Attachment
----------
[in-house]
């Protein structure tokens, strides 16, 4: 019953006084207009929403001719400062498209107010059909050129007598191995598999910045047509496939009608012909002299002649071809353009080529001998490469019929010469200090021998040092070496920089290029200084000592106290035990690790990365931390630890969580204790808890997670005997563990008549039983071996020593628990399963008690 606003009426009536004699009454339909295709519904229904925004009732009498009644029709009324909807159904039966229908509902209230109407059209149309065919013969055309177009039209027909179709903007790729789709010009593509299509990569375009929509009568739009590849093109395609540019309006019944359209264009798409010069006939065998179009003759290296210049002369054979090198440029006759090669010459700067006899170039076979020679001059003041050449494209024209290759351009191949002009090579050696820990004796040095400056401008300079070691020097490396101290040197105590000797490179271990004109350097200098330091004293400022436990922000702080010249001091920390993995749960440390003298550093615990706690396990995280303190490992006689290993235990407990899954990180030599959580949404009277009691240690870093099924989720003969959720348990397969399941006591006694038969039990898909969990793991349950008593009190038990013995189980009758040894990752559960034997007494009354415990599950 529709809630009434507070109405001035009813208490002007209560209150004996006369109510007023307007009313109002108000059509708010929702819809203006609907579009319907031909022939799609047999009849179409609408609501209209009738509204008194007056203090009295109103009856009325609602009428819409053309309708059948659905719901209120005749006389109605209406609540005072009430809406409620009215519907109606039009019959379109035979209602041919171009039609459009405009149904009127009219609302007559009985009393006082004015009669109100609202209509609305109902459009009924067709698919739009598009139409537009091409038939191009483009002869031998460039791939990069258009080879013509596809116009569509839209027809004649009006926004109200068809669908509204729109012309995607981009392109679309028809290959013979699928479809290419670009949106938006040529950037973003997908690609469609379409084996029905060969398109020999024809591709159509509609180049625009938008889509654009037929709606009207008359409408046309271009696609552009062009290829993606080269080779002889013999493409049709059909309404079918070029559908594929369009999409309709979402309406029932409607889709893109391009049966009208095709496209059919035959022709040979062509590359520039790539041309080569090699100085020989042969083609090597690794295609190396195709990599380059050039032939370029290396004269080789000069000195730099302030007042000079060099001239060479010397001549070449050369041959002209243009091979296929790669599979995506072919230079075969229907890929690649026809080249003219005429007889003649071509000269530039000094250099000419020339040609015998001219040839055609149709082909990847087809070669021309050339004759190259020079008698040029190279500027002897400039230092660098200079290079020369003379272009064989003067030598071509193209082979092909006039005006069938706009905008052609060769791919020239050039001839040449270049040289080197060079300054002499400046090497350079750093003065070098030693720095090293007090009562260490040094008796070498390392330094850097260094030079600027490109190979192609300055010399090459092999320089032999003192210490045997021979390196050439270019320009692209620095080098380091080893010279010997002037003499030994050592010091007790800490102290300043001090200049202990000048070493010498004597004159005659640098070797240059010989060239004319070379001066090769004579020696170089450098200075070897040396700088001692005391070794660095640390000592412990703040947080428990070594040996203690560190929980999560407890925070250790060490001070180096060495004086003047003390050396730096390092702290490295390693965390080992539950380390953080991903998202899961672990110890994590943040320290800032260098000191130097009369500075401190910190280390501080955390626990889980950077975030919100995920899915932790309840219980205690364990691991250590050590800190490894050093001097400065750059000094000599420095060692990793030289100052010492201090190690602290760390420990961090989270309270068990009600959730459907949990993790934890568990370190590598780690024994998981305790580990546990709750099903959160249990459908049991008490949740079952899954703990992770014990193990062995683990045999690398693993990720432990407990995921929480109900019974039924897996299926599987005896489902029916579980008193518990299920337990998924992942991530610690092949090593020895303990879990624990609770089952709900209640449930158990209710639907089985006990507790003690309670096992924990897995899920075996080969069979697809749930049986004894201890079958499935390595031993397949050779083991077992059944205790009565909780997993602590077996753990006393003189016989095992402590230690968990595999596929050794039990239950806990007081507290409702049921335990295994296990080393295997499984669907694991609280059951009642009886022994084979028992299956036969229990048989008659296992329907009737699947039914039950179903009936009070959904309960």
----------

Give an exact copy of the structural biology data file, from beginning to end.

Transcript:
[in-house]
């Protein structure tokens, strides 16, 4: 019953006084207009929403001719400062498209107010059909050129007598191995598999910045047509496939009608012909002299002649071809353009080529001998490469019929010469200090021998040092070496920089290029200084000592106290035990690790990365931390630890969580204790808890997670005997563990008549039983071996020593628990399963008690 606003009426009536004699009454339909295709519904229904925004009732009498009644029709009324909807159904039966229908509902209230109407059209149309065919013969055309177009039209027909179709903007790729789709010009593509299509990569375009929509009568739009590849093109395609540019309006019944359209264009798409010069006939065998179009003759290296210049002369054979090198440029006759090669010459700067006899170039076979020679001059003041050449494209024209290759351009191949002009090579050696820990004796040095400056401008300079070691020097490396101290040197105590000797490179271990004109350097200098330091004293400022436990922000702080010249001091920390993995749960440390003298550093615990706690396990995280303190490992006689290993235990407990899954990180030599959580949404009277009691240690870093099924989720003969959720348990397969399941006591006694038969039990898909969990793991349950008593009190038990013995189980009758040894990752559960034997007494009354415990599950 529709809630009434507070109405001035009813208490002007209560209150004996006369109510007023307007009313109002108000059509708010929702819809203006609907579009319907031909022939799609047999009849179409609408609501209209009738509204008194007056203090009295109103009856009325609602009428819409053309309708059948659905719901209120005749006389109605209406609540005072009430809406409620009215519907109606039009019959379109035979209602041919171009039609459009405009149904009127009219609302007559009985009393006082004015009669109100609202209509609305109902459009009924067709698919739009598009139409537009091409038939191009483009002869031998460039791939990069258009080879013509596809116009569509839209027809004649009006926004109200068809669908509204729109012309995607981009392109679309028809290959013979699928479809290419670009949106938006040529950037973003997908690609469609379409084996029905060969398109020999024809591709159509509609180049625009938008889509654009037929709606009207008359409408046309271009696609552009062009290829993606080269080779002889013999493409049709059909309404079918070029559908594929369009999409309709979402309406029932409607889709893109391009049966009208095709496209059919035959022709040979062509590359520039790539041309080569090699100085020989042969083609090597690794295609190396195709990599380059050039032939370029290396004269080789000069000195730099302030007042000079060099001239060479010397001549070449050369041959002209243009091979296929790669599979995506072919230079075969229907890929690649026809080249003219005429007889003649071509000269530039000094250099000419020339040609015998001219040839055609149709082909990847087809070669021309050339004759190259020079008698040029190279500027002897400039230092660098200079290079020369003379272009064989003067030598071509193209082979092909006039005006069938706009905008052609060769791919020239050039001839040449270049040289080197060079300054002499400046090497350079750093003065070098030693720095090293007090009562260490040094008796070498390392330094850097260094030079600027490109190979192609300055010399090459092999320089032999003192210490045997021979390196050439270019320009692209620095080098380091080893010279010997002037003499030994050592010091007790800490102290300043001090200049202990000048070493010498004597004159005659640098070797240059010989060239004319070379001066090769004579020696170089450098200075070897040396700088001692005391070794660095640390000592412990703040947080428990070594040996203690560190929980999560407890925070250790060490001070180096060495004086003047003390050396730096390092702290490295390693965390080992539950380390953080991903998202899961672990110890994590943040320290800032260098000191130097009369500075401190910190280390501080955390626990889980950077975030919100995920899915932790309840219980205690364990691991250590050590800190490894050093001097400065750059000094000599420095060692990793030289100052010492201090190690602290760390420990961090989270309270068990009600959730459907949990993790934890568990370190590598780690024994998981305790580990546990709750099903959160249990459908049991008490949740079952899954703990992770014990193990062995683990045999690398693993990720432990407990995921929480109900019974039924897996299926599987005896489902029916579980008193518990299920337990998924992942991530610690092949090593020895303990879990624990609770089952709900209640449930158990209710639907089985006990507790003690309670096992924990897995899920075996080969069979697809749930049986004894201890079958499935390595031993397949050779083991077992059944205790009565909780997993602590077996753990006393003189016989095992402590230690968990595999596929050794039990239950806990007081507290409702049921335990295994296990080393295997499984669907694991609280059951009642009886022994084979028992299956036969229990048989008659296992329907009737699947039914039950179903009936009070959904309960």